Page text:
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Abstract Objects and Quick Tips with Trapcode Mir

Today, after much request, we’re going to be taking a look at Trapcode Mir. This plugin is fantastic for generating abstract elements and backgrounds, especially for motion graphics. We’re going to be talking about some ways to get started with Mir, some general tips such as achieving fluid organic movements, as well as taking a look at building some basic abstract elements.

Check out Peder Norrby’s tutorials on Mir:

Trapcode Mir Example 1

Additional Tips

Currently, Mir does not support native camera DoF or motion blur in AE, but by adding them in manually you can achieve some very interesting and unique results. You can add motion blur with ReelSmart Motion Blur or CC Force Motion Blur. To create some DoF, you can try faking it by using another instance of Mir as a depth map and using a plugin like Frischluft’s Lenscare (Depth of Field) or Lens Blur effect.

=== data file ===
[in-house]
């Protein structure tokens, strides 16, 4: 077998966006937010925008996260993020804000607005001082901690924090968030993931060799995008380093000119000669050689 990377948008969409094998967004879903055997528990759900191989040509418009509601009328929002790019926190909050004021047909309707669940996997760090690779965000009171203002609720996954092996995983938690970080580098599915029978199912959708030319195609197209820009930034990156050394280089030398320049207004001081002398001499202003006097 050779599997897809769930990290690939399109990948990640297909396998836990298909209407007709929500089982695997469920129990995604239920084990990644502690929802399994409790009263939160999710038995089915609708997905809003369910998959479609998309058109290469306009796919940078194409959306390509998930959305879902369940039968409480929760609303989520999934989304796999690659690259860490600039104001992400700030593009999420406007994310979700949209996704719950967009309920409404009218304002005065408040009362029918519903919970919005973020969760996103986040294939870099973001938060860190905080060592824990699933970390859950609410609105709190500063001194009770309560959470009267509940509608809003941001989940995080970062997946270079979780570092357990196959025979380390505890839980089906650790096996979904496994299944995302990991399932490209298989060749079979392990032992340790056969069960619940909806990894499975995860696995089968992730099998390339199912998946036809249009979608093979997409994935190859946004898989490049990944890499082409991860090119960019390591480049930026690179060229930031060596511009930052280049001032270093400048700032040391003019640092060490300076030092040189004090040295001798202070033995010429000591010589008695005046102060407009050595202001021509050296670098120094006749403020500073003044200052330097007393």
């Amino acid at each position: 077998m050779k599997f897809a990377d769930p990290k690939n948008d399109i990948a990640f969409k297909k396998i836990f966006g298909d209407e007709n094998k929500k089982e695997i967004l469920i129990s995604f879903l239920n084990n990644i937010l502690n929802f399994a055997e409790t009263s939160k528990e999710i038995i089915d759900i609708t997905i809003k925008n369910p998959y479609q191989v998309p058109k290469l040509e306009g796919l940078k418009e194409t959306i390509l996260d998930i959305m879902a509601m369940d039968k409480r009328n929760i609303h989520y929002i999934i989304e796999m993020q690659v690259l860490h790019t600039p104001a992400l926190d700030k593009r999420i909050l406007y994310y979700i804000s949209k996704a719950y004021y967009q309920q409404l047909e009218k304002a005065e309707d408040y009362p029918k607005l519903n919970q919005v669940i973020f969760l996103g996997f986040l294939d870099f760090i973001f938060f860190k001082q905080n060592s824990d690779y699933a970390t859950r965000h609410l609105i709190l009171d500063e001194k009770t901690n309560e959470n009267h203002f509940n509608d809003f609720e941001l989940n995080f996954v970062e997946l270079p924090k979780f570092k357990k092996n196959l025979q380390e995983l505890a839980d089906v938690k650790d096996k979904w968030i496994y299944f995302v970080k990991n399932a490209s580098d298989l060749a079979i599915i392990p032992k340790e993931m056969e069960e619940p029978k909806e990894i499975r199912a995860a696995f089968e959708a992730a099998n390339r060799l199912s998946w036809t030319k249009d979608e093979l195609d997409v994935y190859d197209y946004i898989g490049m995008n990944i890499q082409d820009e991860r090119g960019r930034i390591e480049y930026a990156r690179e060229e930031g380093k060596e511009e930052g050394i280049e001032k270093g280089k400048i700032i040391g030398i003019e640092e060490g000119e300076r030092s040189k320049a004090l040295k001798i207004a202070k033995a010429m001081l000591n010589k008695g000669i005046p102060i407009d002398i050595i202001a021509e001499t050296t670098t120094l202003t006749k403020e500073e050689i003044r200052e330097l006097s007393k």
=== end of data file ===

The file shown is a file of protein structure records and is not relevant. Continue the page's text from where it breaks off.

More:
You can drastically change the look of Mir by playing with the lighting and color grading, so definitely play around with those to get a unique look. To get interesting geometry, try bending things around and twisting them. You can hide all the imperfections using lights and shadows. Play around with the different types of Shaders, each shader is great for a particular task.

Don’t forget, everything in Mir is animatable, so you can create some awesome growing objects very easily. Combine that with some camera moves, particles, and flares, and you can get something sweet looking.

Hopefully this tutorial gave you guys a basic idea on how to get started with Mir, it’s definitely a fantastic, fun, and fast plugin. If you guys create anything cool, feel free to share it down below!